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The interactive world map shows the countries that are most cautious about vaccines


An interactive map has shown how many people think the vaccines are unsafe and raised concerns about whether people would receive a Covid-19 bump.

Researchers from the UK, US and Belgium compiled data from surveys of nearly 300,000 people in 149 countries to identify vaccine hotspots.

They found that European countries were among the most untrustworthy. Only one in five people in Lithuania and Albania agreed that vaccines are safe.

In Ukraine and Turkey, three quarters of the population believe that impacts can damage their health in the long term.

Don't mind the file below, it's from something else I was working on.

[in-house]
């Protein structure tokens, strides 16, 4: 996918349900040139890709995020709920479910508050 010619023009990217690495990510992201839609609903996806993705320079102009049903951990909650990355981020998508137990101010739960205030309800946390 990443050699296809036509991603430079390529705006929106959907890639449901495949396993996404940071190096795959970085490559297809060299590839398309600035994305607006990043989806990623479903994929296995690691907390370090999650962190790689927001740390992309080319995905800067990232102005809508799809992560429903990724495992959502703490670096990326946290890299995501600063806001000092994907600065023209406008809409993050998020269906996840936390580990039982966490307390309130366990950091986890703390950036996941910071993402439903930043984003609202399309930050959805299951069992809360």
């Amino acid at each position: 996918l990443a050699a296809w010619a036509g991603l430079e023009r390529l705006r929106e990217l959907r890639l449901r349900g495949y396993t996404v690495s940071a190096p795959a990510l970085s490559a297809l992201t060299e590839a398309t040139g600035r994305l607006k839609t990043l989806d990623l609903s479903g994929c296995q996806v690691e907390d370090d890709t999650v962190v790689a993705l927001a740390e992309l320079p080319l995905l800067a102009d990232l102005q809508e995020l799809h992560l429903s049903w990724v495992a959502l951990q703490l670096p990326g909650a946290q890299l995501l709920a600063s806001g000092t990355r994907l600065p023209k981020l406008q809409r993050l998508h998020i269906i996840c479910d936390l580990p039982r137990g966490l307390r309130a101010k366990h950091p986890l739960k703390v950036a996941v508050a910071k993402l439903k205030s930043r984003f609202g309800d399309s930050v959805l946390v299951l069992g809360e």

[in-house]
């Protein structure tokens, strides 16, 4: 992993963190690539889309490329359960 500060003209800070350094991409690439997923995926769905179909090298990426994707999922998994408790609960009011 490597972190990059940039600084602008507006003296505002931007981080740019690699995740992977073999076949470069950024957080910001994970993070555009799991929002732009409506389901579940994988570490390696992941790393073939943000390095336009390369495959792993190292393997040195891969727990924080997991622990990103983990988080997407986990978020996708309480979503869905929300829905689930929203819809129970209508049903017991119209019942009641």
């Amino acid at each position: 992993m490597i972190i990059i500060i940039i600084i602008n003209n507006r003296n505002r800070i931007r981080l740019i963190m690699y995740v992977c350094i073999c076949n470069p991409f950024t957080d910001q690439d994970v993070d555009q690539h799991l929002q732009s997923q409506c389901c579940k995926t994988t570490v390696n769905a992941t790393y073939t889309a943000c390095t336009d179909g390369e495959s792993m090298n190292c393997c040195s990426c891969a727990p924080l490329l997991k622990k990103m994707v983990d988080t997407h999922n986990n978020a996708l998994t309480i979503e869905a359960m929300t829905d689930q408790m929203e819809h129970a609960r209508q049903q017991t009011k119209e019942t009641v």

In the UK, confidence has increased over the past year, but still just over half (52 percent) agree that shocks are safe.

In the United States, Canada, and Australia, more than 60 percent of people believed in government vaccination programs.

Scientists behind the research said scientists and public health experts around the world "need to work much better to build public confidence in the safety of vaccination," especially in hopes of a COVID-19 -Vaccine.

A vaccine is a hope that politicians and scientists around the world stick to their plans with no evidence that the coronavirus will go away until one is found.

In the UK, confidence increased over the past year, but just over half (52 percent) agreed that shocks were safe. In the United States, Canada, and Australia, more than 60 percent of people believed in government vaccination programs